So, how to get out…? I must admit, I’ve been reading a whole lot, so some points may not be totally clear for me yet, but the way I understand it is this: When you’re really stressed, physiologically and neurologically, you are not capable of thinking clearly, and your problem-solving abilities really suffer. But when your system is balanced and rested and responding well to the world, it’s possible for you to “recruit” the full range of your problem-solving abilities and approach your life as a learning experience, not a continuously pitched battle. Now, stress is inevitable in today’s world, but through the directing vagus, you can override the instinct to fight-flight and call on other abilities to deal with your environment that don’t involve still more battle.

And how do we activate the directing vagus? Well, we can do it socially, through talking and sharing meals (talking and eating activate systems in your body that are close to the directing vagus fibers, so the vagus is stimulated as well). We can also do it consciously on our own, through certain types of breathing, movement, mindfulness, and other activities. (The directing vagus both “listens” to the body and gives it instructions, so mindfulness is sort of like exercise for your vagal pathways.) We can also do it semi-consciously by changing our attitude and re-intepreting our experiences to be less combative. By changing our minds about things, we can literally retrain our systems to get out of fight-flight mode, relax, and come up with different approaches to our situation in life.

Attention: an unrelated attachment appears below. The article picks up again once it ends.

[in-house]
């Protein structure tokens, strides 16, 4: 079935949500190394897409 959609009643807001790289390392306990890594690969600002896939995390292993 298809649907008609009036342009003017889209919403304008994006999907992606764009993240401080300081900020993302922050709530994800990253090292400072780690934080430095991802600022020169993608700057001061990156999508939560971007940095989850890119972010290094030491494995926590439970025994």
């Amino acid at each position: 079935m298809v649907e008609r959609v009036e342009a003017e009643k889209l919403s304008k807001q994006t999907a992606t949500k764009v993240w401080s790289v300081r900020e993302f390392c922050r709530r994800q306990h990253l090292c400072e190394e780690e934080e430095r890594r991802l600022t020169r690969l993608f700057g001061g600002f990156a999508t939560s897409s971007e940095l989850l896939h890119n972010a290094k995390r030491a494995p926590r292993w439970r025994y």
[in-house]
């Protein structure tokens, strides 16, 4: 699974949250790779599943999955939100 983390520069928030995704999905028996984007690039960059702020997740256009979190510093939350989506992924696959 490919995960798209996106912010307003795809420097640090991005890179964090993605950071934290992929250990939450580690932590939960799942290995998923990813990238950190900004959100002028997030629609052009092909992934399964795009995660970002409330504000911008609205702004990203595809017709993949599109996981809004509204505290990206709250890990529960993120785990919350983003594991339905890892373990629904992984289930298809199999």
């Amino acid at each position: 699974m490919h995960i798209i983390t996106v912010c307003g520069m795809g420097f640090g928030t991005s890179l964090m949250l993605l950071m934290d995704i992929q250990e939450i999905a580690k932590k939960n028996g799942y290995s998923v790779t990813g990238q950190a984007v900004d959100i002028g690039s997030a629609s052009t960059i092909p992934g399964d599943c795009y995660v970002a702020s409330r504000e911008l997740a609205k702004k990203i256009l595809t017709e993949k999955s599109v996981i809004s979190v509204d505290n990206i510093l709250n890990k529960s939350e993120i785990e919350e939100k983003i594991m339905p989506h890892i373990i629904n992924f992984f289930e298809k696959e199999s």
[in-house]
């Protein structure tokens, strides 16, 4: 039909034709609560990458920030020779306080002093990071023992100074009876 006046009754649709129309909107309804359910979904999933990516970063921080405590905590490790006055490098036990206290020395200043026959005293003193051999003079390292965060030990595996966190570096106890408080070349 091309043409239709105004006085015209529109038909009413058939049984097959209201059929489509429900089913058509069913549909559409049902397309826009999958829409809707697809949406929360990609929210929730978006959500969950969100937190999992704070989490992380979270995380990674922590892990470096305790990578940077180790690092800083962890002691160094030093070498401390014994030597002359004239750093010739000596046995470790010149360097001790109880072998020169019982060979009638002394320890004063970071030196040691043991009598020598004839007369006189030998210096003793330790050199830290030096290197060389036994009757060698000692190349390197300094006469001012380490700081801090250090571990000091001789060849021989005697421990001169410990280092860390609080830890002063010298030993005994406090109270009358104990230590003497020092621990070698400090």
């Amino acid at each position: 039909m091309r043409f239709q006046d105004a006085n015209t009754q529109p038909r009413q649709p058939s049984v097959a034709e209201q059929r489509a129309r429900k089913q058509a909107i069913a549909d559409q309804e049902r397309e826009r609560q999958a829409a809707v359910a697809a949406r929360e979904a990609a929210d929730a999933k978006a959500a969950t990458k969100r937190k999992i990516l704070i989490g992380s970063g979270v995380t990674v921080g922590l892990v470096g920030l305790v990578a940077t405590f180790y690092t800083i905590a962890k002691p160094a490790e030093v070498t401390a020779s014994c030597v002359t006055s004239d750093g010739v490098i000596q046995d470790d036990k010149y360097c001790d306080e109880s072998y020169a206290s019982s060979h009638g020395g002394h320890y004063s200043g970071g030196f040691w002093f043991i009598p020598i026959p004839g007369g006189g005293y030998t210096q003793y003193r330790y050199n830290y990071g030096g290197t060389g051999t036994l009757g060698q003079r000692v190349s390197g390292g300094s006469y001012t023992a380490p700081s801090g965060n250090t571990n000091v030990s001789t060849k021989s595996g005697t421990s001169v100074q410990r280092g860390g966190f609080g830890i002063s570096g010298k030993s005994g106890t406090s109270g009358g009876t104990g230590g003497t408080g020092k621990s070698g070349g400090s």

And that’s important. Because the three systems work in a loop. If the more developed directing vagus system can’t cope with what’s in front of it, the body activates the sympathetic nervous system to spring into fight-flight. And if the SNS isn’t working out, then the primal vagus kicks in to start shutting down the system (preparing to die). It’s an automatic and sometimes uncontrollable chain reaction, and it’s set off when the hierarchical systems fail in the order of sophistication. It’s like the body is looking for the first, best answer to the situation — if the complex thought processes of the directing vagus can’t solve the problem, then fight-flight kicks in, and if that fails, then the primal system takes over and rational thought and conscious choice become that much more elusive. The body keeps looking for answers, and if it can’t find something that will let it respond to a perceived threat, then it just goes into “kill me now and get it over with” mode.

And that’s a pretty rough place to be.